- On certain types of HSA’s and at the HSA provider’s discretion, retirement account options can be offered.
At Optum Bank (owner of four million accounts), the threshold for investing in retirement accounts is $2,000. Check with your HSA provider to see what the minimum balance needed to get started.
One can’t make payments for medical expenses directly from an investment account. If one needs to do so then they need to move the funds back into the HSA.
It is wise to max out HSA disbursements on an annual basis, after maxing out Roth-IRA as the money in the account is tax-free, can be used for medical expenses, can be saved for retirement, and never expires!
In addition to being an investment instrument, HSAs do have more flexibility when it comes to withdrawals.
Non-medical withdrawals are not allowed.
Non-medical withdrawals are allowed.
- The amount withdrawn will be taxed, as funds within the account are not taxed upon entrance
- There is a 10% additional penalty
A penalty is never enjoyable to pay, but it is nice to know money if there if you do end up needing it. aPennyLearned suggests having ample emergency funds in cash or money market accounts so this would not need to occur.
6. What is the reimbursement period?
We saved the most mind-blowing item for last.
HSA’s can always be reimbursed, no matter how long.
Today you could have a qualified medical expense and not reimburse yourself until you’re 102!
A financial strategy that some utilize is to pay for all medical bills out of pocket, with a credit card. Here the money can remain within the HSA can grow until you need it. This practice is also referred to as a stealth IRA, by using an HSA in this way.
It is imperative to keep extremely good records if you are to reimburse yourself from an HSA. Here the IRS outlines the guidelines of the “stealth IRA” and other HSA regulations. Here question 39 is outlined.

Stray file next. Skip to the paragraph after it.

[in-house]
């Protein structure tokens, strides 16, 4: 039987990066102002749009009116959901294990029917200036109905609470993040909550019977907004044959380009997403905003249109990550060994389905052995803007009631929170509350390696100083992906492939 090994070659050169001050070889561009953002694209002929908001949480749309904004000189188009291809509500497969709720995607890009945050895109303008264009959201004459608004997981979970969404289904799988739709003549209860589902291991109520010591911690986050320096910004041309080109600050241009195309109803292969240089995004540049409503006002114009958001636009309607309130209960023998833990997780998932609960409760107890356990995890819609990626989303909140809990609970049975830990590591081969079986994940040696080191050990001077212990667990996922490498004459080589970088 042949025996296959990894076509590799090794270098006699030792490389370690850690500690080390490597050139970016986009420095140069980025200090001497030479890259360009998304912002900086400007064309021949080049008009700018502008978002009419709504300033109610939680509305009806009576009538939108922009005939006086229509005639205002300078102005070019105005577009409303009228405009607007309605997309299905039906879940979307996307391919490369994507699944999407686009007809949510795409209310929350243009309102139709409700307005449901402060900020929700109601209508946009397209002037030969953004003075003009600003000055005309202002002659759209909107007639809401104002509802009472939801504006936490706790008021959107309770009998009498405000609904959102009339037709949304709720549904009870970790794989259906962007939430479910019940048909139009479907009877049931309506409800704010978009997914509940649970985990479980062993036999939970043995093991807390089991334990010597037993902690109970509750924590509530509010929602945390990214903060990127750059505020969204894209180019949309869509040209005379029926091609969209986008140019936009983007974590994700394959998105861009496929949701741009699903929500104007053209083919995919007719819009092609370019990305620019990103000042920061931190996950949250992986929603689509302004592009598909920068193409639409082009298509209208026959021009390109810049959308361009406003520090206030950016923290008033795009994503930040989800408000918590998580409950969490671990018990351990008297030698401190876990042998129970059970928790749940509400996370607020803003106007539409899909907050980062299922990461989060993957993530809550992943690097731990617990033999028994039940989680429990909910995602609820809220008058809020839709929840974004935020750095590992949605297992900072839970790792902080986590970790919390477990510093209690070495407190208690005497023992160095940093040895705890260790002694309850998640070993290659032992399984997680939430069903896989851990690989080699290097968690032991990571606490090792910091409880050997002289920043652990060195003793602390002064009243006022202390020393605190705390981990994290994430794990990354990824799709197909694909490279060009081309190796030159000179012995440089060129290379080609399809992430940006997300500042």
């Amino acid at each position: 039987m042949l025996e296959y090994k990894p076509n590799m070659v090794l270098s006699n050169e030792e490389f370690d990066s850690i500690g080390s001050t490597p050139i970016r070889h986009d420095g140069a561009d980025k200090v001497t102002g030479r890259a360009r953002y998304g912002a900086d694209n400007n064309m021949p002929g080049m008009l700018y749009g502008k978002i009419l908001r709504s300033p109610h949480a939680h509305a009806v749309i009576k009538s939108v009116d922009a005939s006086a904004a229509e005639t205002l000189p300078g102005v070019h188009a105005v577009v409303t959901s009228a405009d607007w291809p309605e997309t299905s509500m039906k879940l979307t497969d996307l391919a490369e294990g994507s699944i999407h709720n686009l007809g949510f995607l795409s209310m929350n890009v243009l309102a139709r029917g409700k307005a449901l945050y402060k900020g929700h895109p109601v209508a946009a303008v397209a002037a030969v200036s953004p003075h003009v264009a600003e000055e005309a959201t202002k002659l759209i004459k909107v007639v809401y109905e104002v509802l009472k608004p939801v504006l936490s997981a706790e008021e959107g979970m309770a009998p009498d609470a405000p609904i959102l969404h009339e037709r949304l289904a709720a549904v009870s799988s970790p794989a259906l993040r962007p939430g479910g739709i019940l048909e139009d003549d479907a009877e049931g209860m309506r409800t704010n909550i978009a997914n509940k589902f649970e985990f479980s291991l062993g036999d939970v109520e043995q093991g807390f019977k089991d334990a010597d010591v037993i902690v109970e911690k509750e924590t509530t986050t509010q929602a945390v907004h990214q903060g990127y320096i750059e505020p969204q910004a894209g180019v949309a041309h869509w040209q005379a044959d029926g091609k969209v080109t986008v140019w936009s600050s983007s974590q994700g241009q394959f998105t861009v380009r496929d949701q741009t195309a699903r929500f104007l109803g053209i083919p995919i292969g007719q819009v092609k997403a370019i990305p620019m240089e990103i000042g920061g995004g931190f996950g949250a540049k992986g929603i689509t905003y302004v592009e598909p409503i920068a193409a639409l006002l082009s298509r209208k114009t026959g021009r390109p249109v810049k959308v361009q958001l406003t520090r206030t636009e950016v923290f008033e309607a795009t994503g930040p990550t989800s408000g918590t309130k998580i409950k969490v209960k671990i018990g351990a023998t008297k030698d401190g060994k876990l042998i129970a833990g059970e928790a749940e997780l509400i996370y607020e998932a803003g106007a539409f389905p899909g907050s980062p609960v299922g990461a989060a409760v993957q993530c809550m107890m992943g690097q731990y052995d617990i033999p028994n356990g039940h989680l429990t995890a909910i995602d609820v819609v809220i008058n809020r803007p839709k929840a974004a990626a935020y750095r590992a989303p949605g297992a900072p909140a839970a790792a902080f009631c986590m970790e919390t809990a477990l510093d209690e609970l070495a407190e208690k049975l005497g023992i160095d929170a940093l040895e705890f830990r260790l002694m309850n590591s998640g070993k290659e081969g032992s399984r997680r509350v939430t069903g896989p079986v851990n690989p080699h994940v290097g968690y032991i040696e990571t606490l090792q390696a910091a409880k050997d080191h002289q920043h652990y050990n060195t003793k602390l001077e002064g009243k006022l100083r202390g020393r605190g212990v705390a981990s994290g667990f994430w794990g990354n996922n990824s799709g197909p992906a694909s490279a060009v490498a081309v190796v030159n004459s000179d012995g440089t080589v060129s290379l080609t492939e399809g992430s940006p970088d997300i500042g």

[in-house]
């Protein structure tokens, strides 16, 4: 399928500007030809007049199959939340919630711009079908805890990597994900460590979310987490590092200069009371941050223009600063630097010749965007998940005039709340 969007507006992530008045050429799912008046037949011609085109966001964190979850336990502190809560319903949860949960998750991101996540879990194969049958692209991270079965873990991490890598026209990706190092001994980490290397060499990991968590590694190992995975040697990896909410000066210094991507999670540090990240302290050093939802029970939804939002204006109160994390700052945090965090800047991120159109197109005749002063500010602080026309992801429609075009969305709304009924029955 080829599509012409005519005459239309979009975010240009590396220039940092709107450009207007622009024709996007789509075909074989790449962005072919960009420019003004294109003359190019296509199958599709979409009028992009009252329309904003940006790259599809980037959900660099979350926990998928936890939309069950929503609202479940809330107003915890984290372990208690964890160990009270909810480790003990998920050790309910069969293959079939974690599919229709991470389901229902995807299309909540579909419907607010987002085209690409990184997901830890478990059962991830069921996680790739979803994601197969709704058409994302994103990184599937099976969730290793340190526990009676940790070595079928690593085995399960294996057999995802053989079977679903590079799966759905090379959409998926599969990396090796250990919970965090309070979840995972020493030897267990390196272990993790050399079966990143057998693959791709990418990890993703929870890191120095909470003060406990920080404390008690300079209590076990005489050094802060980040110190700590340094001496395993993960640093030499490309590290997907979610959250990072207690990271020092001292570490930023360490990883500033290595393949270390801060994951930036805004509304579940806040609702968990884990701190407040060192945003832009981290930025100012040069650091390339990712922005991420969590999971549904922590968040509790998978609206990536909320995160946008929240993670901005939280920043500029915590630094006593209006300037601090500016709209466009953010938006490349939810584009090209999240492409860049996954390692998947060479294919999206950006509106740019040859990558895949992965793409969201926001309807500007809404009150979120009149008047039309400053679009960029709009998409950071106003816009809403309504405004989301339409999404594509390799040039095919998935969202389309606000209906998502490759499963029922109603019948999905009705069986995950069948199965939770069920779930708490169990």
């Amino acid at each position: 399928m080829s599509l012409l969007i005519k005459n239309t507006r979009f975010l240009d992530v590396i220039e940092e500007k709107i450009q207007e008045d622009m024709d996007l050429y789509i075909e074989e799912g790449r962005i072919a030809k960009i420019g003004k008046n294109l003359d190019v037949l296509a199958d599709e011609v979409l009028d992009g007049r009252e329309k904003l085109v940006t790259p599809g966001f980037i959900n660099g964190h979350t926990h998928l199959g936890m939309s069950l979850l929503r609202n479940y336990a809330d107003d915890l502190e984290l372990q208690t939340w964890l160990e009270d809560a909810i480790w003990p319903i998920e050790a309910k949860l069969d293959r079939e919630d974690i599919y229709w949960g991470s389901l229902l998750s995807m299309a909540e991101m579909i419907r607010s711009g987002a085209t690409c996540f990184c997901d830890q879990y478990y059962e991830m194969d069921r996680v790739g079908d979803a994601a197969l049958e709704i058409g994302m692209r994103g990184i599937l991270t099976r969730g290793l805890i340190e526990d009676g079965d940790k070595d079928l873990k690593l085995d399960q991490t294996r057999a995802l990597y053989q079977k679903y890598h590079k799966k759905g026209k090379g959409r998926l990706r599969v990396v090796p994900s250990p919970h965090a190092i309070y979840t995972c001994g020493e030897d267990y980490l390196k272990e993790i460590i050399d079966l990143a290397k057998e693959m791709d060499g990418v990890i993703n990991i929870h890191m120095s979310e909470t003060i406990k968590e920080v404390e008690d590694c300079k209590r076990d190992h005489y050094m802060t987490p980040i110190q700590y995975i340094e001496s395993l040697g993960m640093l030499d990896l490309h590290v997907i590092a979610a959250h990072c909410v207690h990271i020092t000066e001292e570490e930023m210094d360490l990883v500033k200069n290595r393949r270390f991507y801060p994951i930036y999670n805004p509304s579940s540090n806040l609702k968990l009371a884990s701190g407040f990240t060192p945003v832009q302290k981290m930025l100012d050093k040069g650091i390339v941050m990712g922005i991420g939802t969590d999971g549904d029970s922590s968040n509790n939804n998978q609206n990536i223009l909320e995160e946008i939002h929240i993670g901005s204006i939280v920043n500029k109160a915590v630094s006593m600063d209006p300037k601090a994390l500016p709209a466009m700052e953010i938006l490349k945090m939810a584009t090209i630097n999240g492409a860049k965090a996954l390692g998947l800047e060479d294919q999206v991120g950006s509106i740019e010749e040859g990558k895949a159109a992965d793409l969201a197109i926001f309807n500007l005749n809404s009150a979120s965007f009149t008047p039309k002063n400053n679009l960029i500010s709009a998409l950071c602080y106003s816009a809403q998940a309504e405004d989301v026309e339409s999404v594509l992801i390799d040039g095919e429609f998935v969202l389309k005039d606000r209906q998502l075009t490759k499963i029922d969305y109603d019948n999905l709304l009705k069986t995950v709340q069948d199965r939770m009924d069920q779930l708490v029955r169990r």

Q-39. When must a distribution from an HSA be taken to pay or reimburse, on a tax-free basis, qualified medical expenses incurred in the current year?
A-39. An account beneficiary may defer to later taxable years distributions from HSAs to pay or reimburse qualified medical expenses incurred in the current year as long as the expenses were incurred after the HSA was established. Similarly, a distribution from an HSA in the current year can be used to pay or reimburse expenses incurred in any prior year as long as the expenses were incurred after the HSA was established. Thus, there is no time limit on when the distribution must occur. However, to be excludable from the account beneficiary’s gross income, he or she must keep records sufficient to later show that the distributions were exclusively to pay or reimburse qualified medical expenses, that the qualified medical expenses have not been previously paid or reimbursed from another source and that the medical expenses have not been taken as an itemized deduction in any prior taxable year. See Notice 2004-2, Q&A 31 and also Notice 2004-25, for transition relief in calendar year 2004 for reimbursement of medical expenses incurred before opening an HSA.